It could be as mild as random tarballs showing up a bit more frequently or as serious some species of bottom feeding sea life being severely impacted by sludge coating the ocean floor (and then making its way up the food chain). As in Alaska, we’ll not know the full extent of the damage for years. Fortunately, it seems the worst doom and gloom predictions were way off the mark.

Also, remember that, considering the magnitude of the spill and some of less wise choices made in the cleanup, we lucked out in a lot of ways. Weather, in particular, was favorable through the whole ordeal. The wind patterns kept the oil more or less contained to a relatively small area and there wasn’t enough wave action to make the berms useless.

If the winds hadn’t held up as well as they did, it’s possible oil would have coated Florida beaches and made its way to the Caribbean or the main part of the Atlantic. Had a good sized hurricane passed through the area, we could have had more serious consequences on land. The fact that the water was warm also helped, since we did get some benefit from some natural biodegradation (something not really available for the Valdez disaster).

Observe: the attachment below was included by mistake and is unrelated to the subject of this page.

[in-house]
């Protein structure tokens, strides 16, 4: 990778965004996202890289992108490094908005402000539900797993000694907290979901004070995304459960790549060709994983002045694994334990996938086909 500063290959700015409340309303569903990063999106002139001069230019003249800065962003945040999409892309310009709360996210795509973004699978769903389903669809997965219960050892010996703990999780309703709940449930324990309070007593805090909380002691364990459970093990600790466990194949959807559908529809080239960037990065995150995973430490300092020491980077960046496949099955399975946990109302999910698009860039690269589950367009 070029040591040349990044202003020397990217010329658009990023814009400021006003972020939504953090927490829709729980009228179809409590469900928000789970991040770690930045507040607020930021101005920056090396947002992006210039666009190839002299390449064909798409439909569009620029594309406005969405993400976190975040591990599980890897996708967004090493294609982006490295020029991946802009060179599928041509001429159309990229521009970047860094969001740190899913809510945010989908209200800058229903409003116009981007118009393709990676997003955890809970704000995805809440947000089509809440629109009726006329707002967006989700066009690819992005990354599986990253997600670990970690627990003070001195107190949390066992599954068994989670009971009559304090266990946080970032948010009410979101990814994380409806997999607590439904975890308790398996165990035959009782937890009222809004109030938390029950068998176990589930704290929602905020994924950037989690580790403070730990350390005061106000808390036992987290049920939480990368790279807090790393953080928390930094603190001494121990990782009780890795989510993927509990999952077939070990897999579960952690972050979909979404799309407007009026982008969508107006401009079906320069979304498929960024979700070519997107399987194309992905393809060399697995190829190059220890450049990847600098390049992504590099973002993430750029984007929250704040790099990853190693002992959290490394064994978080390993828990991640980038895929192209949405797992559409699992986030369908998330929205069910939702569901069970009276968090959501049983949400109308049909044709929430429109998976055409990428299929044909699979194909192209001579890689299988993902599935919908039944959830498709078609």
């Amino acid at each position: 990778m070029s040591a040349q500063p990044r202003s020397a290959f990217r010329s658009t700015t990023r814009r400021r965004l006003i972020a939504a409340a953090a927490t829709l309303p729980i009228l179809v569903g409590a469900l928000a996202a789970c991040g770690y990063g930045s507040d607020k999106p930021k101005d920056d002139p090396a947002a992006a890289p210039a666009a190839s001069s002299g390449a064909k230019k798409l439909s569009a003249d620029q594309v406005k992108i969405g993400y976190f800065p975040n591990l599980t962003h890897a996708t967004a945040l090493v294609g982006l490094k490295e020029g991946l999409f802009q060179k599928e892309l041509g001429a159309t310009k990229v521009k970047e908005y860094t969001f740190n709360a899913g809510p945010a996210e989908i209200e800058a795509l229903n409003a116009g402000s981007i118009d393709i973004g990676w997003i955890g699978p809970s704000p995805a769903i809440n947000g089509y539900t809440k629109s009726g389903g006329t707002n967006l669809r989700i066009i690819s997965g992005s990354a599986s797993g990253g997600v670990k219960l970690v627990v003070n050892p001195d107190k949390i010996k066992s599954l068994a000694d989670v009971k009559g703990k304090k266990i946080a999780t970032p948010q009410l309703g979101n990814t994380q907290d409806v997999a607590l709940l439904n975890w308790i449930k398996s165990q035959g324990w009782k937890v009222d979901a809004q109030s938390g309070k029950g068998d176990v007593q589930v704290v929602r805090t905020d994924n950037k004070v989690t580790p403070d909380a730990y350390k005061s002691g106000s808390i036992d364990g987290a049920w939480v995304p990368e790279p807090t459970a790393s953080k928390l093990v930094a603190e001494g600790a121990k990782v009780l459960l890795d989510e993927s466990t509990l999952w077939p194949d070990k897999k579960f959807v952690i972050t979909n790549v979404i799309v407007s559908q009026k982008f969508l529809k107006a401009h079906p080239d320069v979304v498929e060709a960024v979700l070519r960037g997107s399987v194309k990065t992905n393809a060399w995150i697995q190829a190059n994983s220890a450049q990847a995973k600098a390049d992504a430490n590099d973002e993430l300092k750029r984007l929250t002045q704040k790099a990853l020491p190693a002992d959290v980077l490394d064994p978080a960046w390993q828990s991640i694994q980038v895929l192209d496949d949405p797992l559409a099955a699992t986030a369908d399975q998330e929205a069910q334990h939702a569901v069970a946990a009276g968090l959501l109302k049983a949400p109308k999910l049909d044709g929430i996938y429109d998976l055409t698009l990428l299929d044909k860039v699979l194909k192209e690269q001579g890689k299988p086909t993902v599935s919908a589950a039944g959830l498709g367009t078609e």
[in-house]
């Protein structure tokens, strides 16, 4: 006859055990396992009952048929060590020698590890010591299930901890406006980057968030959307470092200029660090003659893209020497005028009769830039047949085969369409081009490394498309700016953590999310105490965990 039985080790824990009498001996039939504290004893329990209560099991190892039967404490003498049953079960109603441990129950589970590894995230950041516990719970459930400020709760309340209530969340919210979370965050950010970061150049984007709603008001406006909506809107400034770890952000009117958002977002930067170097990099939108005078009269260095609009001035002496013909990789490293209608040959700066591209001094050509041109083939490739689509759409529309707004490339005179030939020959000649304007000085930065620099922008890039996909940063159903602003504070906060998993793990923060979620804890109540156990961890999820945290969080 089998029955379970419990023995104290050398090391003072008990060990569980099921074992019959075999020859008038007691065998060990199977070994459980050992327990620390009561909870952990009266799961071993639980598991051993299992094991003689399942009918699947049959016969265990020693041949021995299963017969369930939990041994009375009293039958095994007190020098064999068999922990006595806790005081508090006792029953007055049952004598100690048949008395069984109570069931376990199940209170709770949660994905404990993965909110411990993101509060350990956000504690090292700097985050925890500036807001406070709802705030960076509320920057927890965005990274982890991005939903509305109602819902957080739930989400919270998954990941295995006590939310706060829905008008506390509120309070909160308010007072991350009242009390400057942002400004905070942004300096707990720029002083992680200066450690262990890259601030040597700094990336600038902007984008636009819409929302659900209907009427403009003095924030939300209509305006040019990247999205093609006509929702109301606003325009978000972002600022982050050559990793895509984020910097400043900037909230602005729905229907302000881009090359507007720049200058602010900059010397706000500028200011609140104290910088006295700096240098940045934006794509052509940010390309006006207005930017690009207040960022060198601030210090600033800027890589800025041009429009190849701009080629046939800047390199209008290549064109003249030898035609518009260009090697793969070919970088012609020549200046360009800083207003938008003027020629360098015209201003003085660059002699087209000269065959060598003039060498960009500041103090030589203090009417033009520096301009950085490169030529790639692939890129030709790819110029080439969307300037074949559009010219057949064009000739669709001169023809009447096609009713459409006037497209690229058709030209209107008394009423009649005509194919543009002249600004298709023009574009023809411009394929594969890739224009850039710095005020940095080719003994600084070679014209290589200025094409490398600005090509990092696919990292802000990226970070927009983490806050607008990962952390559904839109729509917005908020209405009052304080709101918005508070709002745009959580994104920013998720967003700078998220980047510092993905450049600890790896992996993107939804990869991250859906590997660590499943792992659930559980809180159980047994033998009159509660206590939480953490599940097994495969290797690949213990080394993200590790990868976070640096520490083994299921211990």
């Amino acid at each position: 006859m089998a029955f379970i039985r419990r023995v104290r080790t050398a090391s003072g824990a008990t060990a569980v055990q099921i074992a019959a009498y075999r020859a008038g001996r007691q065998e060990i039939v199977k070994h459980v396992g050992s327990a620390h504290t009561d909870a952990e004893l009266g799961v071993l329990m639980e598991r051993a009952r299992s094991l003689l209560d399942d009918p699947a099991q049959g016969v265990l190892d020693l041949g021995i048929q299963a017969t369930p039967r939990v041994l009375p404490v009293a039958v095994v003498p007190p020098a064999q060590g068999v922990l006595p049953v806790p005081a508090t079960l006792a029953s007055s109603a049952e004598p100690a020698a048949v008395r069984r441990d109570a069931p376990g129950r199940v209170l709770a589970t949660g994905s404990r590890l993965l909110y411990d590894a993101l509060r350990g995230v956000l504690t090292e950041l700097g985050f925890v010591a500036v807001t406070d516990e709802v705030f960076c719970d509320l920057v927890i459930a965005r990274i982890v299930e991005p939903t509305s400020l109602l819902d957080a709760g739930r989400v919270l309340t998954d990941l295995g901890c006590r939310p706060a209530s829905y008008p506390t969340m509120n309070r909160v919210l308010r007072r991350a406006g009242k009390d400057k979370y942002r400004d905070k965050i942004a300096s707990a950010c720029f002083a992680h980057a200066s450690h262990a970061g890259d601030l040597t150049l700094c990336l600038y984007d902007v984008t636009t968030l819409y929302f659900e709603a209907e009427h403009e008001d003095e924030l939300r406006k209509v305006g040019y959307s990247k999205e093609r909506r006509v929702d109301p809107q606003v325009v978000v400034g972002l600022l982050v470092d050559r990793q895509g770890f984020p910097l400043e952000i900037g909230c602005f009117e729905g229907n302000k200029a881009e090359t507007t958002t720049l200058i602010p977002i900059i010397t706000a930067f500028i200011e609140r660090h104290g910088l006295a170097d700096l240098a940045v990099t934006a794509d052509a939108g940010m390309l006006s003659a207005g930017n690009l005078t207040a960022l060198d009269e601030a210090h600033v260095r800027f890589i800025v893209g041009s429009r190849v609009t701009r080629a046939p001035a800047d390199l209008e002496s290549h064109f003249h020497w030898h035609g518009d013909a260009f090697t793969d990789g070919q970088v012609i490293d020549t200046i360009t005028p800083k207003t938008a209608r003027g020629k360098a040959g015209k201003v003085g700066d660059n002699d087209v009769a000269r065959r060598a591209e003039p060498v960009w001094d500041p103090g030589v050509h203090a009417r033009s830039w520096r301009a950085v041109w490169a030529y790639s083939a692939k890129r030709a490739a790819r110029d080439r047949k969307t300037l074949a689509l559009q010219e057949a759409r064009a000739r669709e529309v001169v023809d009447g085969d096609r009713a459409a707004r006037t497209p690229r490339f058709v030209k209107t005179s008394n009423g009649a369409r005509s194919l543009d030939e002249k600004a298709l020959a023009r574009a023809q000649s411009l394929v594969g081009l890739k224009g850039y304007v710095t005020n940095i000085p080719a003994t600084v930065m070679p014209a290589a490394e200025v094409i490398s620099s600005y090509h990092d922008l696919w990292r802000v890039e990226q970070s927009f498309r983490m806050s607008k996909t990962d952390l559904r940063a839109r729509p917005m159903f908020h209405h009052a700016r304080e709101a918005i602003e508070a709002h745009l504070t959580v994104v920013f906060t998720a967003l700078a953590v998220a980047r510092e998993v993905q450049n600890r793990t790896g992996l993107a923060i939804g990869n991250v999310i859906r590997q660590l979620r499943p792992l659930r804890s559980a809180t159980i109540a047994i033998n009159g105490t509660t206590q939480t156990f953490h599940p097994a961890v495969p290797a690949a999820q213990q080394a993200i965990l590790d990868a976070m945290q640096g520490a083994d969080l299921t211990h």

Basically, Mother Nature did us a huge favor. Maybe we’re better than 10 year ago at containing big spills, but I wouldn’t stake my life on it.

I’m just glad I get to enjoy the usual spring crawfish boils.

Considering what you know is the last you’ve heard…probably. I think the last 1st person account I heard was late 2008/early 2009 and told of considerable unaddressed debris/abandonment. Of course that news is a couple years old now, but it’s the last I heard. I don’t have illusions that the entire place is a ghost town by any means, but my impression is that it’s nowhere near 100%.